Small-town Alabama, 1932. Atticus Finch (played by Gregory Peck) is a lawyer and a widower. He has two young children, Jem and Scout. Atticus Finch is currently defending Tom Robinson, a black man accused of raping a white woman. Meanwhile, Jem and Scout are intrigued by their neighbours, the Radleys, and the mysterious, seldom-seen Boo Radley in particular.Written by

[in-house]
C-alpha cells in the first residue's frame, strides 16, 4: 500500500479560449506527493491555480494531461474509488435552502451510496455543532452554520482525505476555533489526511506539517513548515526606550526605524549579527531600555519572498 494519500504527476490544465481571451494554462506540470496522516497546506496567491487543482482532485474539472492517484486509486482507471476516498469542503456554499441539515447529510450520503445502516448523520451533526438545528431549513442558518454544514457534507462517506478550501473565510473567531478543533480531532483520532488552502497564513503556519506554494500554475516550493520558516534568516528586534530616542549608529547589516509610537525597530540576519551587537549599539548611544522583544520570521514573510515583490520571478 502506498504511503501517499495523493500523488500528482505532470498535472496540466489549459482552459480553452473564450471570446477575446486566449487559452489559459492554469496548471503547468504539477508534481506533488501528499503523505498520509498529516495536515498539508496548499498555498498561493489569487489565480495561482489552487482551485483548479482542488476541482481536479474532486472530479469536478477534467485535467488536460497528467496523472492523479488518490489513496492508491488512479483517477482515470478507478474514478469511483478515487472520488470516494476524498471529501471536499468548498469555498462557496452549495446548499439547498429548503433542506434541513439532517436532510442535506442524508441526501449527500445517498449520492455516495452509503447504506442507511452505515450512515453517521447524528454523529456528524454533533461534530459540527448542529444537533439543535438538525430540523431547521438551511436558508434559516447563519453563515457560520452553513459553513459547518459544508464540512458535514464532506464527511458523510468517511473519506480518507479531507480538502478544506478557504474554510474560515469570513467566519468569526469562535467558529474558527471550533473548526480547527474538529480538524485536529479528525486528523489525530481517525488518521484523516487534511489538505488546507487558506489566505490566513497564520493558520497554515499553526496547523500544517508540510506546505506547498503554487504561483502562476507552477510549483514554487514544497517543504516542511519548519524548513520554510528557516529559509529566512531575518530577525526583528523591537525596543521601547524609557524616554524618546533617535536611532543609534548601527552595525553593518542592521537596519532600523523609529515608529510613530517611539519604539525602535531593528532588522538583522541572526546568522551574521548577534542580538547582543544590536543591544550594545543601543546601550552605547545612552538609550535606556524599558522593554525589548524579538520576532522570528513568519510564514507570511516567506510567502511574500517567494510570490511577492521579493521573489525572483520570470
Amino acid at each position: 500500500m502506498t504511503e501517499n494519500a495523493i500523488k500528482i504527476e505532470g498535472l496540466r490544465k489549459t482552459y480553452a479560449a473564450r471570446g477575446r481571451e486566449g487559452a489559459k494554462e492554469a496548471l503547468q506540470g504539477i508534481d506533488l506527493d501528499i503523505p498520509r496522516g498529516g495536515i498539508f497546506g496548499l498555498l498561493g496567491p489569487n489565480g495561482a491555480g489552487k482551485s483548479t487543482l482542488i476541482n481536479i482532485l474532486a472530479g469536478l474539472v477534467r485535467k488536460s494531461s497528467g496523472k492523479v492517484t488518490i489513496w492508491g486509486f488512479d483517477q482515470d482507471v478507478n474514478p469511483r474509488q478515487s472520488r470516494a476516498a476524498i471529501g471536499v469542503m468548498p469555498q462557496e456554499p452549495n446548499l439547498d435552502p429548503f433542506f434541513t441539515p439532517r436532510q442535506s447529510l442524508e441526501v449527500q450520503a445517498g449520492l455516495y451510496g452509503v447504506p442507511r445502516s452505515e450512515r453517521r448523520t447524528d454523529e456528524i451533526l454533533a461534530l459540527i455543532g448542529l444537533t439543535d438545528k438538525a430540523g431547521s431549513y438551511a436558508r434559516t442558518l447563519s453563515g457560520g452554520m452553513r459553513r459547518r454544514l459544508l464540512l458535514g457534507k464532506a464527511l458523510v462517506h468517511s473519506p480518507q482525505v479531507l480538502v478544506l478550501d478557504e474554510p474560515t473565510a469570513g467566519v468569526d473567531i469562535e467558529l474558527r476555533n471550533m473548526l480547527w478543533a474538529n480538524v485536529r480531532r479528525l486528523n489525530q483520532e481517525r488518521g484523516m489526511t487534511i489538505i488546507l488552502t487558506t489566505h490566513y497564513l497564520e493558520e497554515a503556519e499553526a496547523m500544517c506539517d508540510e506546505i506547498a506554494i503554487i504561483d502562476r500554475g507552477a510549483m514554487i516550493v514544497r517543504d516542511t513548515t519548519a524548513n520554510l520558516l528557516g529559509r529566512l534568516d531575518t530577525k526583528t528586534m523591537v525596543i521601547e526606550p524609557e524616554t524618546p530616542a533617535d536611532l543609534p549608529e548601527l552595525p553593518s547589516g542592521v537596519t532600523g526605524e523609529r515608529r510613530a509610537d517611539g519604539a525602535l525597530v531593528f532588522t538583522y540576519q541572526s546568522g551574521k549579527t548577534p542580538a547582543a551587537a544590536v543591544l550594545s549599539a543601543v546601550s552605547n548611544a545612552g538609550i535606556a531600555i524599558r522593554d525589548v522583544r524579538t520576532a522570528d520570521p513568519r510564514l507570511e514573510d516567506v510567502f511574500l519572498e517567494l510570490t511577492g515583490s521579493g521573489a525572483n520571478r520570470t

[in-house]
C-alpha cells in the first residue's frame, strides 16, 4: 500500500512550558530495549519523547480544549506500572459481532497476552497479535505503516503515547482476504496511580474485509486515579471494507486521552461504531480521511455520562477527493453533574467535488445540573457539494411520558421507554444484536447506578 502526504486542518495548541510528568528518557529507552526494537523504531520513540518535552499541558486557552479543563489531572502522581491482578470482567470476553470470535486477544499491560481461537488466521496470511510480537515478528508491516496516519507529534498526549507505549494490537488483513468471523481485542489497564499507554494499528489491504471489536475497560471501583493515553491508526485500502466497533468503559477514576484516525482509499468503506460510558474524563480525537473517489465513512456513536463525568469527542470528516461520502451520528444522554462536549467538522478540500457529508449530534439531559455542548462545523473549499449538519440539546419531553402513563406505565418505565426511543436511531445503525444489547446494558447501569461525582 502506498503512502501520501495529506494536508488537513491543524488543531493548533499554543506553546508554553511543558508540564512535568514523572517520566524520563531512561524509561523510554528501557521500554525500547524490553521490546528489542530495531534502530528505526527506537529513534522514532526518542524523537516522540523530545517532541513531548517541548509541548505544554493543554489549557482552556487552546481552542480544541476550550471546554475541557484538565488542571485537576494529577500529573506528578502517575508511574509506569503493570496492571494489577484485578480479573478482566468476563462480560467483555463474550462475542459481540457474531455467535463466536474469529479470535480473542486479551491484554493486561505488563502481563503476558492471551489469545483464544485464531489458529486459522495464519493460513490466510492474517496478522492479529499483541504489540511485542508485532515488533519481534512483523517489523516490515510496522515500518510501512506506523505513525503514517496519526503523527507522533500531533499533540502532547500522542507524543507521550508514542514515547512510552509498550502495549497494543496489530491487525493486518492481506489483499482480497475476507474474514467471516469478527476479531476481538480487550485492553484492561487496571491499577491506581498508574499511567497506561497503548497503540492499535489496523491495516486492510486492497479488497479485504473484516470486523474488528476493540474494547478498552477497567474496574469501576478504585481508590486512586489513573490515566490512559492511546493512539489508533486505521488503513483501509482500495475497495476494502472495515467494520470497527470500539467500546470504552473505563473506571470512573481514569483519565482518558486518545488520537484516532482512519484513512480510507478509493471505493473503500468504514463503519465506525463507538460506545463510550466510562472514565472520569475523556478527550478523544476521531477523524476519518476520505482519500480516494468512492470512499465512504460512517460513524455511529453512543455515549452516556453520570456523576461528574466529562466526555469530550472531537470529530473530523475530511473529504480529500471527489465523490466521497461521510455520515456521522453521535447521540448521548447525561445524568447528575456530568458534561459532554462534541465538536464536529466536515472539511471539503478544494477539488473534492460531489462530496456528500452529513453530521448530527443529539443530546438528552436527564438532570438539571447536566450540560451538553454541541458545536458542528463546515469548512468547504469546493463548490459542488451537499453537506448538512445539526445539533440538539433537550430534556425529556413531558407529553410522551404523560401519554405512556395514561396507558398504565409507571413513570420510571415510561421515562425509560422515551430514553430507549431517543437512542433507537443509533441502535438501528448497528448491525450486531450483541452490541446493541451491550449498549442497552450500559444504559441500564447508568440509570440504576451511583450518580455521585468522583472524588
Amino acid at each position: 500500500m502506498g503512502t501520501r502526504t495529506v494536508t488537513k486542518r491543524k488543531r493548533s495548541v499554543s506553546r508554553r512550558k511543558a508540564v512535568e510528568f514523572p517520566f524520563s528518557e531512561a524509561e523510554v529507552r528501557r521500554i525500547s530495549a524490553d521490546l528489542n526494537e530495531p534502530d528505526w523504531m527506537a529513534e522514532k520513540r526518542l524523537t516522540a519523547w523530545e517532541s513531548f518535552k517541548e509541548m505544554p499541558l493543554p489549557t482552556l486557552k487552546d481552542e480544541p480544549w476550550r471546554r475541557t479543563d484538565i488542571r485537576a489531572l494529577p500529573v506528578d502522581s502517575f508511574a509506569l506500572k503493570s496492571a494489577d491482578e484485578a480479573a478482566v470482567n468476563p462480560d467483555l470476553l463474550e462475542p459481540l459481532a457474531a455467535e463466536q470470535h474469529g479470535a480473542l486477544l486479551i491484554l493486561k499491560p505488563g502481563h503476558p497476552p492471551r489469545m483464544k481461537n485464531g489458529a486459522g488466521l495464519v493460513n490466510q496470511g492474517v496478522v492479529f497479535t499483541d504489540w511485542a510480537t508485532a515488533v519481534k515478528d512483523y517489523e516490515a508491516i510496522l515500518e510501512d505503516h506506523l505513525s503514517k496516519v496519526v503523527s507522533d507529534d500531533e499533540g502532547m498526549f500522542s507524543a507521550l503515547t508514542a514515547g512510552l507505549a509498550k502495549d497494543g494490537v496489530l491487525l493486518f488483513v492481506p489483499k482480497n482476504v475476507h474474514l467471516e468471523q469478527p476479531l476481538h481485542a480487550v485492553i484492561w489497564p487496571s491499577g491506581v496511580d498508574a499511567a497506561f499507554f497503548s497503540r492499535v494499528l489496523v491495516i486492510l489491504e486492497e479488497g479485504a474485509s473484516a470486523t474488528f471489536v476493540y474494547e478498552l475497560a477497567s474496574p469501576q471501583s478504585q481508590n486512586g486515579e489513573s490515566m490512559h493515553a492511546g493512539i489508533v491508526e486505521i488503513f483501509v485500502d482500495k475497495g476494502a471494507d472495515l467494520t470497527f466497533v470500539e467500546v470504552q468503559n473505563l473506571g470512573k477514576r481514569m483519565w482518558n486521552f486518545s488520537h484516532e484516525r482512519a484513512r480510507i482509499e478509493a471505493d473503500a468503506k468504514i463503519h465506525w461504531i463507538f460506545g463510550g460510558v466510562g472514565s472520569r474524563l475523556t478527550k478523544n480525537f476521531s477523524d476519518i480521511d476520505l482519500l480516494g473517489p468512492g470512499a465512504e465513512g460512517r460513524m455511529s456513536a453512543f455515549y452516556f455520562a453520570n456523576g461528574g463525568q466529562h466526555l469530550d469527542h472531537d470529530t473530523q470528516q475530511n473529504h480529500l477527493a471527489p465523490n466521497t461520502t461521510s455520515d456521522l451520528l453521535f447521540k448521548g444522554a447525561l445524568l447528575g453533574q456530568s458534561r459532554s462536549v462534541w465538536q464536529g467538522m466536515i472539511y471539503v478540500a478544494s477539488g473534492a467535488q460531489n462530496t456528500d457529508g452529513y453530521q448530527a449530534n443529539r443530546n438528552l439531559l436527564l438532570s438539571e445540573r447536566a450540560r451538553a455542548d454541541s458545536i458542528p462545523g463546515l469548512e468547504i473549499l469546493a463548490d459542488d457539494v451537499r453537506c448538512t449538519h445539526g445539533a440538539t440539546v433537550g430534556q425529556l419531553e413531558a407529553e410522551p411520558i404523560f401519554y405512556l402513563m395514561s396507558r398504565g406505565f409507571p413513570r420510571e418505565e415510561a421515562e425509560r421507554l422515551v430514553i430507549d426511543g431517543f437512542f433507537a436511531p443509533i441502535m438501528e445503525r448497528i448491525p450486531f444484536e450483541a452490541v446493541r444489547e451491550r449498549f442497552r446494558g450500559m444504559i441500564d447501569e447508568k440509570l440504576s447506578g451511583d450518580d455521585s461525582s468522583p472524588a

I'm surprised that there aren't more comments on Peck's amazing depiction of Atticus Finch, the father. In this era of absent fathers, preoccupied fathers, abusive fathers, immature fathers, etc, etc, Peck's Finch gives us all a soothing view of the best of fatherhood. Where else do we get to watch a man sit up with his ill child, stand firm in his convictions, show patience and gentleness with his children, demonstrate an appropriate level of humility, communicate righteous values to his children, and give his children a picture of integrity to emulate. Every time I view this film I wonder how Peck was able to pull this off. Every time I view this film, it gives me hope for the future of fatherhood.
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